Much of our time was spent in the townships in and around the Cape Town area and for those of you who have been to Cape Town you know that it’s a breathtakingly beautiful city, but much like Washington, it is also a city of contrasts. I was so humbled by the difference that people are making embodying that love of God and love of neighbor to transform and to share the light of Christ in their context. There’s not enough time for me to tell you about all the places we went to and all the things that we experienced. But let me just offer one.
Journey with me, if you will, to an area called Lavender Hill. It was created decades ago when during the time of apartheid the residents of the District Six area, which is one of the tony sections of Cape Town right at the base of Table Mountain, were forcibly removed from their homes, relocated to the Cape Flats by virtue of the color of their skin and their race. Today in Lavender Hill there are some 100,000 residents. The unemployment rate is probably around 75 percent. It is one of the most dangerous, toughest, violent areas in and around Cape Town. Its nickname is gang land. The rule of law there is one gang against another. And as we were in our van weaving through all these alleys, we pulled up on the sidewalk in a place that I could not believe we were going to be asked to get out of our van and go into because it was that menacing. I’ve been in a lot of dangerous, violent looking places in my life but nothing quite like this.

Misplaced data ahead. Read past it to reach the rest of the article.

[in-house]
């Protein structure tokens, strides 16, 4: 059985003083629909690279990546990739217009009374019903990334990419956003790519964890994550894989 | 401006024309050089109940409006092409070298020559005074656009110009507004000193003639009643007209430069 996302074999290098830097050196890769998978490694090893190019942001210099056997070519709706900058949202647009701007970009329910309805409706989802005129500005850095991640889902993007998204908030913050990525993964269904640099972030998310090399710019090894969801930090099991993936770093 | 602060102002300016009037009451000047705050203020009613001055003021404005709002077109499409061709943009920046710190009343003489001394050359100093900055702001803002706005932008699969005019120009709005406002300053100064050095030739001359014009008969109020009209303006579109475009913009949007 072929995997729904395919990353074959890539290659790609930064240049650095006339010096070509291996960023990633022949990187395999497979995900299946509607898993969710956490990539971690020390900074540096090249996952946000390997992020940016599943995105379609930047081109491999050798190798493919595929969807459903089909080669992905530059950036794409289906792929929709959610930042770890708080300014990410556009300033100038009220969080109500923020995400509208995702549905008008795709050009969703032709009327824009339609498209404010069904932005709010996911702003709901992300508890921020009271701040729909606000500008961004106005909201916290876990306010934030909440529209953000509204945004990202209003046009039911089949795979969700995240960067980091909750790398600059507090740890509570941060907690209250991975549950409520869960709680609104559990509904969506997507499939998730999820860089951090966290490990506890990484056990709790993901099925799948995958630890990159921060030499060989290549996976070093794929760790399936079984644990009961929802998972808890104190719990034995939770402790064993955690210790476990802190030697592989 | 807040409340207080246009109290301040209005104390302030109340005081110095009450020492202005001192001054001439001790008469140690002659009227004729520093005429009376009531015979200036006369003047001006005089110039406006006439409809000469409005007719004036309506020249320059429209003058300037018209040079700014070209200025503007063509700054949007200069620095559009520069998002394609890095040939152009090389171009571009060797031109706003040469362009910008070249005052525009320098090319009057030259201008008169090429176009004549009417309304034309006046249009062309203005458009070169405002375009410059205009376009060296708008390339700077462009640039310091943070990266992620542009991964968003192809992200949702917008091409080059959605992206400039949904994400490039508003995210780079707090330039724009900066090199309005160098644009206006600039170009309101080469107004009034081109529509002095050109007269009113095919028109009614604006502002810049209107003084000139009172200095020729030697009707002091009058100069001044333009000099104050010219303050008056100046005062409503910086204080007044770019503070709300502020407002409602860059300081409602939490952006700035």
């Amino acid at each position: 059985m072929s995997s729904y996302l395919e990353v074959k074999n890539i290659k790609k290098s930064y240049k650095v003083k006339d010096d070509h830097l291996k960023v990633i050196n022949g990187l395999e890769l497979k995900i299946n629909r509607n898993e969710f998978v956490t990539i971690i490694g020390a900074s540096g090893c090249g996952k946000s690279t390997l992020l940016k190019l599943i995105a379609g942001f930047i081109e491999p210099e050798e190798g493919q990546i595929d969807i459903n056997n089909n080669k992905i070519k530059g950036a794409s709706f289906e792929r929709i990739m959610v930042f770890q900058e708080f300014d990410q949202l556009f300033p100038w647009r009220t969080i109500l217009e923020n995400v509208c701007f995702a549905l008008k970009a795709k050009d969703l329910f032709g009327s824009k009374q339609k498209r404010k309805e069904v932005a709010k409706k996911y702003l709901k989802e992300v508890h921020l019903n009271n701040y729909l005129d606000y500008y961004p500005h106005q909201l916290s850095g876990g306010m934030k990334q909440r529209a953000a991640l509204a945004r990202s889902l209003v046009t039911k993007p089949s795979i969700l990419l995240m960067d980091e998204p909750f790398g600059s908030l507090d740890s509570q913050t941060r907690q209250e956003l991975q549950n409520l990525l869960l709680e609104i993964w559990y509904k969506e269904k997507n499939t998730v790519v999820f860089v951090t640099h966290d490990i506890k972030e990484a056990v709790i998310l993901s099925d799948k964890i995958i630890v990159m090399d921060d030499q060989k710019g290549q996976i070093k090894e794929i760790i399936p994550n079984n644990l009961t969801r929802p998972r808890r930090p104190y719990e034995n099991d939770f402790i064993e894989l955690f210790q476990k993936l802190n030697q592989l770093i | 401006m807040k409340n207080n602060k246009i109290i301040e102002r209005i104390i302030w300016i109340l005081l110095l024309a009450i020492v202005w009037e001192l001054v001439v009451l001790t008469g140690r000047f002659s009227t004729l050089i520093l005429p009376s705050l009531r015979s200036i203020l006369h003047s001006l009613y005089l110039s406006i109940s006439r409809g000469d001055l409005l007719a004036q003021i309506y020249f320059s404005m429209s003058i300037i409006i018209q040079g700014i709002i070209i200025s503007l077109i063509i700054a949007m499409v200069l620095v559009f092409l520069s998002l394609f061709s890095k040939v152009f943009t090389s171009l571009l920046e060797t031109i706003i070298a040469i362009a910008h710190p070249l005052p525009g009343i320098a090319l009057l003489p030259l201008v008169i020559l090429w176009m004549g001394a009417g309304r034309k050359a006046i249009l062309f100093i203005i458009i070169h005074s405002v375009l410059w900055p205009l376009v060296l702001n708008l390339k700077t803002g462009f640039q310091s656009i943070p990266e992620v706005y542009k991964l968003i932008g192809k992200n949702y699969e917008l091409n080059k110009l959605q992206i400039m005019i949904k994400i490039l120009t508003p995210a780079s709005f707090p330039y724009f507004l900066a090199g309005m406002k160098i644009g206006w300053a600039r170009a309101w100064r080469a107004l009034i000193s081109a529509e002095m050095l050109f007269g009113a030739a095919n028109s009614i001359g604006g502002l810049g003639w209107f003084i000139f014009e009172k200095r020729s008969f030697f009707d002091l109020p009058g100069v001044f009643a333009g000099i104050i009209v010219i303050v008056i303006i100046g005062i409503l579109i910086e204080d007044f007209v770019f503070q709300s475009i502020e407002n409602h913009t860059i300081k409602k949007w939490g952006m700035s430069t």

As we got out of the van and crossed into what looked like the same sort of tin, wood, cardboard shack that was all around it, we crossed the threshold to encounter five of the most joyful women I have ever seen in my life. They were joyful because they had finally realized a vision and a dream that seemed impossible given their circumstance. For years they had this dream of planting a church right in the heart of the most dangerous area lifting up hope where there was no hope, joy where there is no joy, light and life and love where those are rare. And God bless those women. After years of worshiping in Joyce’s home, one by one more people were gathered into that light and that life and that joy and that hope and that possibility, so that they had to take what little furniture she had out of the house in order to come together to worship. Then they had to move into her backyard and more and more people were drawn to that hope and light and life and love.
But their dream was to have a church and on Trinity Sunday this year they planted St. Thomas Church right there—tin, wood, cardboard—a church that is smaller than this platform where on Sundays they worship and praise the Lord and 50 people come. Now, they had to scrape together rent of 600 rand which is about $55 a month. I have no idea how those five women have pulled that off but they have and St. Thomas is Holy ground. And they haven’t just rested on that extraordinary miracle. Their next vision is to get another little plot of land where they will build a community center that will be a safe haven in this very dark desperate place and my money is on those women. When we left they, of course, sang and what song did they have in their heart? “Siyahamba —We are marching in the light of God.”
Sam Wells challenged me. Those five women challenged me. I challenge you: what song has God placed on your heart? What song has God placed on the hearts of all of us? Those five women have banded together to make a difference. What might we, if we march out of this place in the light of God, make in our neighborhood, in our context? What song are you carrying in your heart today? Amen.